One community. One hometown. One Kent.
Kent is one of the most popular destinations in northeast Ohio. Our unique shops, entertainment venues, and eateries play a big part in that draw — but the real star of the show is the diverse mix of people that share our hometown with us.
The downtown has turned out to be a great way to showcase Kent as the global village that it is. Which is why the national debate over immigration laws and sanctuary cities has been so troubling. Where Kent has worked so hard to pull people together, the national debate seems intent upon pulling people apart.
The debate has led Council to try to understand exactly what it means to be a “sanctuary city” — and more importantly to evaluate what impact a “sanctuary city” designation would have on people’s lives in Kent.
It’s been clear from Council’s remarks that they are most concerned about what they can do to improve the lives of people in Kent on a daily basis, rather than worrying about adopting the label of a sanctuary city which may or may not have any meaningful impact beyond choosing a side on a politically polarizing national issue.
I admire City Council’s patience as they try to sort through the inflammatory nature of this issue with a conscious decision to keep the focus on people rather than politics. If it turns out that adopting a sanctuary city designation is important to the Kent community, I’m sure Council will step up, but in the meantime they have chosen to put people first by announcing the One Kent initiative which has the potential to be far more impactful for the Kent community than anything we’ve done in generations.
In April Council released an Open Letter to the Kent community re-affirming their commitment to tolerance and support for everyone that calls Kent home. The statements made in that letter were intended to clearly demonstrate Council’s unwavering support for tolerance regardless of what the future may hold for the political label of a “sanctuary city.”
April 14, 2017
OPEN LETTER: No place for intolerance in public policy
Over the course of the last year the Mayor and Members of the Kent City Council have watched with growing concern as the debate over immigration law has at times sounded like a call for a nationally sanctioned intolerance policy in the name of public safety.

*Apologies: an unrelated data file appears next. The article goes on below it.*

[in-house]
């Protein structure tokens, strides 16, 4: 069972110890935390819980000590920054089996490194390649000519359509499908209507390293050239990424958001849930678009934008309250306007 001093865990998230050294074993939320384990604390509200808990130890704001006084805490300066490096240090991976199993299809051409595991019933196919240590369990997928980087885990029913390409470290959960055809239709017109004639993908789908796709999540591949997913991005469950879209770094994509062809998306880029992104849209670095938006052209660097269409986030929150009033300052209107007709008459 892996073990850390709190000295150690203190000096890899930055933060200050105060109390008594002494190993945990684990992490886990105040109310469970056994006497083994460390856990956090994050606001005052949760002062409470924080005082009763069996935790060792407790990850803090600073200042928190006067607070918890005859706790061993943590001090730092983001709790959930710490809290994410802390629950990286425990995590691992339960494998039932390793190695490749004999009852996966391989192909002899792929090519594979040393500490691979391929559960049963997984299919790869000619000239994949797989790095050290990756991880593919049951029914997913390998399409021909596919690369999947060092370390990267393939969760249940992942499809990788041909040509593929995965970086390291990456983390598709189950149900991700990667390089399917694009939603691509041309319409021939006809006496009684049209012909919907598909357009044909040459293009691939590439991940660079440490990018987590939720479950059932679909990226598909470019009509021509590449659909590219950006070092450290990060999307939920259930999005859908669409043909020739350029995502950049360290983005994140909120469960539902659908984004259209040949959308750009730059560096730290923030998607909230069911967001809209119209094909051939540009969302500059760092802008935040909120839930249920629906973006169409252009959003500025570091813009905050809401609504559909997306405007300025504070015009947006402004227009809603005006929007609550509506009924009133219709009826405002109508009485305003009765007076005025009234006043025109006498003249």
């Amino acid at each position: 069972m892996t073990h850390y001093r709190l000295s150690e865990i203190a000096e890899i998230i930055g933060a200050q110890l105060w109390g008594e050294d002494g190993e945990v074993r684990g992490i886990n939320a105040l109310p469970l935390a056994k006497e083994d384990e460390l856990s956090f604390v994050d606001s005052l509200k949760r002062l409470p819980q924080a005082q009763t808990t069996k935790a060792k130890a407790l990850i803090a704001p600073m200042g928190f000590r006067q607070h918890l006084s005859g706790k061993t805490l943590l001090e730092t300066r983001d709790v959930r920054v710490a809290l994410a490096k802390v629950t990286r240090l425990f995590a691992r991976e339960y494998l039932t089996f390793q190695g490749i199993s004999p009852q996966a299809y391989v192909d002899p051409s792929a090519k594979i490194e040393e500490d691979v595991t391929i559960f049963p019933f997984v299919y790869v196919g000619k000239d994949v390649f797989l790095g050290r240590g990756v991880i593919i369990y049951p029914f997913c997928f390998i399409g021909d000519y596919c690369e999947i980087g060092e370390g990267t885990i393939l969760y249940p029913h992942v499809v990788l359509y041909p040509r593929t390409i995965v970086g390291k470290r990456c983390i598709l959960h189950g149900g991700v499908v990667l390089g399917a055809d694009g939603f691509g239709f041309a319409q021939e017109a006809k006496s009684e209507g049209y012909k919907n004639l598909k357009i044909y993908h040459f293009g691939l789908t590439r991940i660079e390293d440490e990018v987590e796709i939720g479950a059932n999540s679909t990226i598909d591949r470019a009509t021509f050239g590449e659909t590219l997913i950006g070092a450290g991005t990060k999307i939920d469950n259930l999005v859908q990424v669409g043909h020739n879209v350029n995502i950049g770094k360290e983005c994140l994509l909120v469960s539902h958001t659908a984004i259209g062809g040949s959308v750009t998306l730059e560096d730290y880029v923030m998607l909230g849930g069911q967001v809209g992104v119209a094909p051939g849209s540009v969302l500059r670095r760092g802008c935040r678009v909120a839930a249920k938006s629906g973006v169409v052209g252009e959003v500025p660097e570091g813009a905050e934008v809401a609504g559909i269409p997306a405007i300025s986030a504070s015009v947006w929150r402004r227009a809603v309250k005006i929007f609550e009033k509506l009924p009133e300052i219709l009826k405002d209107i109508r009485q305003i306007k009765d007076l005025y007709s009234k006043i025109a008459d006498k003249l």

As a City Council, we feel compelled to make a strong public statement against intolerance and argue that public safety in our community has always been stronger when we stand united, not divided.
Public safety is paramount to the City of Kent’s mission to protect and serve all equally — and never at the expense of the rights and liberties of people that may not fit a particular profile for what they look like, what they believe, or where they’re from.
Throughout history intolerance has proven to be bad public policy and a prescription for failure. The Kent community endured a tragedy in 1970 to learn that lesson and we will not let that lesson be forgotten.
This emotionally charged issue has become a flashpoint, testing the very foundation of what it means to be a community. As a Council we recognize our differences as our most valued and vital attributes. Kent’s strong sense of community is because of our differences, not in spite of them.
Many faces, names and cultures have shaped Kent through the years, making the community stronger and more resilient thanks to a diverse population that contributes its own customized blend of skills, insights and experiences to meet the endless challenges of serving the public good.
Our ability to rise to the next challenge is rooted in a belief that whatever we do, we do it better when we do it together. Kent has relied on talented people from all walks of life to step up to support their community, and as Kent’s leadership we’re proud to take our turn now to rally the community behind our people.
As home to Kent State University, the small town of Kent Ohio is blessed with an abundant mix of people. Kent’s story is about people living, learning, connecting and growing together, celebrating their differences with enthusiasm, secure in their shared sense of community.
Not everyone can speak all of the languages heard in Kent but shared space is a great teacher, revealing the universality of a smile, a wave, a nod of appreciation, or a laugh. We have shared personal moments that needed no translation, and we’ve seen personal connections lead strangers to become neighbors, and neighbors to form a community.
From its early pioneer days to May 4, 1970, and into 2017 with a growing international population, Kent has been a small community with a big impact. Whether it’s changing the course of a war or working to change the world, Kent has a reputation as a place that makes a difference. The difference maker in Kent has always been its people. That will never change.
Jerry T. Fiala, Mayor & President of Council Garret Ferrara, Council Member, Ward 1 Michael DeLeone, Council Member at Large Jack Amrhein, Council Member, Ward 2 Melissa Long, Council Member at Large Robin Turner, Council Member, Ward 3 Roger Sidoti, Council Member at Large John M. Kuhar, Council Member, Ward 4 Heidi L. Shaffer, Council Member, Ward 5 Tracy Wallach, Council Member, Ward 6